We’re approaching the end of the season, and things are buzzing right along in the cannabis world. December is traditionally a good month for pot sales as everyone stocks up for the holidays (and many looking at their holiday party calendars will be thanking Health Canada for the increased cannabis beverage allowance!).
On Stratcann this week, we covered moves made by Ontario and BC regulators to delist delta-8 THC products, discussed the significance of new testing standards that came into force last week, explored banking challenges in the Canadian market, and looked at a new BC Indigenous Cannabis Business Fund launched. And, there was a lot going on elsewhere too.
The big story out of Ontario this week was the sudden and dramatic end of the CannTrust securities trial. Last week, the trial saw damning testimony from former compliance officers, but on Wednesday, prosecutors abruptly sought to withdraw all charges against CEO Peter Aceto and officials Eric Paul and Mark Litwin; by Thursday, all three had been acquitted.
As it turns out, the famed “unlicensed” growing rooms were, in fact, licensed all along. They just weren’t compliant, as the specific rooms hadn’t been signed off on by Health Canada—a semantic distinction that makes a world of difference, as it turns out.
Last week we highlighted the story of Spirit River Cannabis, a new unlicensed, Indigenous-run cannabis shop in London, ON, noting that police and officials were staying quiet on the whole thing. This week, though, the potential conflict appears to be ramping up: the London Free Press spoke to licensed retail operator Marie Ross, who is bringing her complaints to the city. The local CBC outlet later reported that the Ontario Provincial Police are looking into the matter, and it looks like Spirit River Cannabis’ days may be numbered—though Chief Del Riley, whose nephew Maurice French is the shop’s operator, says they are prepared to fight this out in court.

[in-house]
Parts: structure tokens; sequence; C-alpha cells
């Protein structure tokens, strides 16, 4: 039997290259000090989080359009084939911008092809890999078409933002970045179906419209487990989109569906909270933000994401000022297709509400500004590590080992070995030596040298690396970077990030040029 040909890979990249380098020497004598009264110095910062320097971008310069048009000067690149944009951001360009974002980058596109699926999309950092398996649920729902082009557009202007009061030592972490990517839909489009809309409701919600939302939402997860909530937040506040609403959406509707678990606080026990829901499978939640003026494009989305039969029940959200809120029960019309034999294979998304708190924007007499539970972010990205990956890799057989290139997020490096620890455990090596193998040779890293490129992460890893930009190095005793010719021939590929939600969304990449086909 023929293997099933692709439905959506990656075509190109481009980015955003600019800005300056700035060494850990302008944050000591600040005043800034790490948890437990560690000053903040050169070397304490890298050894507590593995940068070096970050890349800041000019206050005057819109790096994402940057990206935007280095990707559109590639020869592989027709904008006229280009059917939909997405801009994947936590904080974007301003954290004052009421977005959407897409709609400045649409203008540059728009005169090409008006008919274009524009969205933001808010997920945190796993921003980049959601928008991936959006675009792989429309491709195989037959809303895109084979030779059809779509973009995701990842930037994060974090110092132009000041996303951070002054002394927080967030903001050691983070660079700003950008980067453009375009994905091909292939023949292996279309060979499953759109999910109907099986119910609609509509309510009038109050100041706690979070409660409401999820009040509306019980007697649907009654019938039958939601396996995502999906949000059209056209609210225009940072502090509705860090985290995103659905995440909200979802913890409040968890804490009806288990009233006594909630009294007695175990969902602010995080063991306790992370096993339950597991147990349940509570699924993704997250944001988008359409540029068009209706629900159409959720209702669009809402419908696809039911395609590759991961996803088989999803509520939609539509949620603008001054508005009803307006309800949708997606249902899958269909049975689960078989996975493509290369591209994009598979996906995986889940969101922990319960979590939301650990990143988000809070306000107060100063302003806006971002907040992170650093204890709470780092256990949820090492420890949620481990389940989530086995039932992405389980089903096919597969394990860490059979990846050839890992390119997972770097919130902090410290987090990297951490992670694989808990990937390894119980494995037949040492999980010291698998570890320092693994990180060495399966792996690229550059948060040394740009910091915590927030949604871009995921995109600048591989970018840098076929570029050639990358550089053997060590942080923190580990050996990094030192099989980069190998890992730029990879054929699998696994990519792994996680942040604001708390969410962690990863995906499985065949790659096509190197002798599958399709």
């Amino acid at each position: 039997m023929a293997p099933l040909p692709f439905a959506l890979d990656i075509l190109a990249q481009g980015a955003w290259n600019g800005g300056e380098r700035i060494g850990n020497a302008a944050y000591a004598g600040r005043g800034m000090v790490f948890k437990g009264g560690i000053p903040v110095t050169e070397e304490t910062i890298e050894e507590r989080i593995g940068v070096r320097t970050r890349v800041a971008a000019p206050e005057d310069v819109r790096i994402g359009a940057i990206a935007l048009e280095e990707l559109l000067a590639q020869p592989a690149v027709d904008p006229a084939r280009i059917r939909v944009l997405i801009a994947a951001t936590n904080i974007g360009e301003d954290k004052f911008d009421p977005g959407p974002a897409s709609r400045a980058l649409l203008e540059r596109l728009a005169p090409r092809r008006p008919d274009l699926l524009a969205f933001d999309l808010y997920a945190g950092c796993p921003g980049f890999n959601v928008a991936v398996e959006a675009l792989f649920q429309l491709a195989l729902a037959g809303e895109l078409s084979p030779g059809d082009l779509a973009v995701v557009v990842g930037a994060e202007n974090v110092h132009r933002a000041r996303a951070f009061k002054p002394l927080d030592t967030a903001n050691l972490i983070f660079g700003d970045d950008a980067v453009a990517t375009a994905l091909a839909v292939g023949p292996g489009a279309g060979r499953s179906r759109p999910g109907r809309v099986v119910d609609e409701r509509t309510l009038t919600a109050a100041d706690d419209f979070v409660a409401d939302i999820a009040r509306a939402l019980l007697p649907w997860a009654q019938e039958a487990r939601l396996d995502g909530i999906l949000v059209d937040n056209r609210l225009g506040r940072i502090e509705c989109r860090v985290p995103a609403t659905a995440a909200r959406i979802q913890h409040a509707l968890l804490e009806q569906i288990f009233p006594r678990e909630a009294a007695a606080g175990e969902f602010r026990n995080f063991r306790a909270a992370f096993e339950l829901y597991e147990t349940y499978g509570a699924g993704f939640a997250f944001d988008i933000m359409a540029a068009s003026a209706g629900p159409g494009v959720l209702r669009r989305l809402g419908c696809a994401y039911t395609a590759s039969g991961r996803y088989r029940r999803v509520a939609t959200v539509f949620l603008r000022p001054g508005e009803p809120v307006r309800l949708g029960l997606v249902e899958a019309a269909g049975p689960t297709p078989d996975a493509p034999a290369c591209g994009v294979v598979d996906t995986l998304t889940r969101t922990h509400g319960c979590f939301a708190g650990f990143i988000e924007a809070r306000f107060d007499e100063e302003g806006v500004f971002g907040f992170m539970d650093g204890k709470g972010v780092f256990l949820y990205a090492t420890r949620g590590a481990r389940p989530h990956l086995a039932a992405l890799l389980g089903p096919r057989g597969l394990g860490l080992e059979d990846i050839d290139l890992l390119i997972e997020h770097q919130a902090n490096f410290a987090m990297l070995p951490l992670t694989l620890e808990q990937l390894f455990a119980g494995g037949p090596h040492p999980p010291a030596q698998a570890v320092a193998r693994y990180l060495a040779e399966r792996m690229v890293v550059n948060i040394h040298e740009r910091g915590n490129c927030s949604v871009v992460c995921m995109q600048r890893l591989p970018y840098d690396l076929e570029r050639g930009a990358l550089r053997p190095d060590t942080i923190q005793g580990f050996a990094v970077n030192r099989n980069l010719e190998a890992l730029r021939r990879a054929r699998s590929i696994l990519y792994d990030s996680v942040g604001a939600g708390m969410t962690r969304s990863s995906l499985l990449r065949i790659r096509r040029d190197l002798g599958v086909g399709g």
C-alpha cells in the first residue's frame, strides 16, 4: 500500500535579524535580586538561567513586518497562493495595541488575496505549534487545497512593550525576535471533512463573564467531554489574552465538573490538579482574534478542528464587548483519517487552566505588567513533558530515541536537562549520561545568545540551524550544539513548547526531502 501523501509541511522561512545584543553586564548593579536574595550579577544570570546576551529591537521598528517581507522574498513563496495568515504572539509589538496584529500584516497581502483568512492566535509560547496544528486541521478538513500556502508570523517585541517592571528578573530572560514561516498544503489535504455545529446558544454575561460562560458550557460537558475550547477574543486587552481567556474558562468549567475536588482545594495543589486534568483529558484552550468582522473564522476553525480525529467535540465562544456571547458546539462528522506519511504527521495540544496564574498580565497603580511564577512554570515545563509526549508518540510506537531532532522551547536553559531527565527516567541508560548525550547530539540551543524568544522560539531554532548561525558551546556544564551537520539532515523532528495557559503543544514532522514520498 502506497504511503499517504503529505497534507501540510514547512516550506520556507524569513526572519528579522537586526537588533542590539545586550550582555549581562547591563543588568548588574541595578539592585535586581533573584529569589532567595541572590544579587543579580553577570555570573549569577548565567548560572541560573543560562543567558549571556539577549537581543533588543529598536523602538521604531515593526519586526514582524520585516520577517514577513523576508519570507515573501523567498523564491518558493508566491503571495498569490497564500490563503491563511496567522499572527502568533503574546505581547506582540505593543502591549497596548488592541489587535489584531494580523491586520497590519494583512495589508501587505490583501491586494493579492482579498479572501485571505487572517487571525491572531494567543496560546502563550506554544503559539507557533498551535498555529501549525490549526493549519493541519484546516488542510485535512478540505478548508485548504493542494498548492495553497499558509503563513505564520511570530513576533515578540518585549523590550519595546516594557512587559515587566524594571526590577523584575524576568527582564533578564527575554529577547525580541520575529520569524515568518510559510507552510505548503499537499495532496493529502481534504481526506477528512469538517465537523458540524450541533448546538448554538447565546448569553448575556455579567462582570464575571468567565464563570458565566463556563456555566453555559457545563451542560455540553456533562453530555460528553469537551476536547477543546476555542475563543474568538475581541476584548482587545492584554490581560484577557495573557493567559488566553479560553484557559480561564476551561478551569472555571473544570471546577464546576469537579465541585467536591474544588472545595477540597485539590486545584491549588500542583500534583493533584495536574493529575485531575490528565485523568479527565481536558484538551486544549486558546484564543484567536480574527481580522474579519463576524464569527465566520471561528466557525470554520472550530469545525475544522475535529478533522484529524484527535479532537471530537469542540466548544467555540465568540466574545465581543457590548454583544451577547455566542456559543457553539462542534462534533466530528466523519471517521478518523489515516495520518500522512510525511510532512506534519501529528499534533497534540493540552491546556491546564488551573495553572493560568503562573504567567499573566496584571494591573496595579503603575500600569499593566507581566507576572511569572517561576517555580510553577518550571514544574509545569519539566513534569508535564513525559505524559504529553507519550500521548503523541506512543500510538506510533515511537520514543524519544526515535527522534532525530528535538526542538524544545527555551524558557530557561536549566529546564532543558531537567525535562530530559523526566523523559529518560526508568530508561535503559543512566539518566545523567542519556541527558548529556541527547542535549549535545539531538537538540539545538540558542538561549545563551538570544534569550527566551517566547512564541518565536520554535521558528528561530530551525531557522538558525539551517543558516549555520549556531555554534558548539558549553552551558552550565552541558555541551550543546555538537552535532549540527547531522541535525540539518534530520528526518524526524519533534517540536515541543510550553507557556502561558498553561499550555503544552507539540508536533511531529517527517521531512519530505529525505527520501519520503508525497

Is the retail cannabis market oversaturated in Manitoba? Not according to Manitoba Liquor & Lotteries, who defended the province’s 170 stores against complaints that it was becoming oversaturated. “I don’t think it’s based on any science or data at this point,” said MLL president Manny Atwal, speaking at a legislative committee hearing this week.
Kamloops, BC, has voted to significantly lower annual business licence fees from $5,000 to $196.40, matching licensing fees for liquor stores. At least one retailer says they also want to see distances between stores increased.
Retail chain Fire & Flower posted more losses this week, reporting a net $28.1 million loss for the third quarter this year. That’s troubling news for the company, which also posted a $21.6 million loss in the previous quarter. A year prior, in 2021 Q3, the company posted just a $2 million loss.
Elsewhere in the financial losses department is Hexo, which this week posted a $52.1 million loss for the third quarter of this year, as the company continues to struggle. Revenues were down 16 percent, which the company blamed on “certain shipments (failing) to reach their destination due to severe weather towards the period end.”
COP15, a major international biodiversity conference in Montreal, wraps up on Monday, with plastic pollution being one of many issues discussed. Plastic waste has been a constant issue for the cannabis industry here in Canada, and this week the issue was featured on CBC Radio’s flagship environmental program What on Earth. Movement on the plastics problem has been slow, but there’s definitely a lot of interest within the sector in making improvements, as comments from the Cannabis Council of Canada’s George Smitherman and Aqualitas’ Myrna Gillas attest to.
And finally, employees of 26 SQDC locations represented by CUPE in Quebec continue to strike, after 94 percent of employees rejected the latest offer tabled by the government on December 6, the Montreal Gazette reports. Not all the unionized SQDC employees (about half the stores are union shops) are included—those represented by the Fédération des employés de services public voted to accept the deal.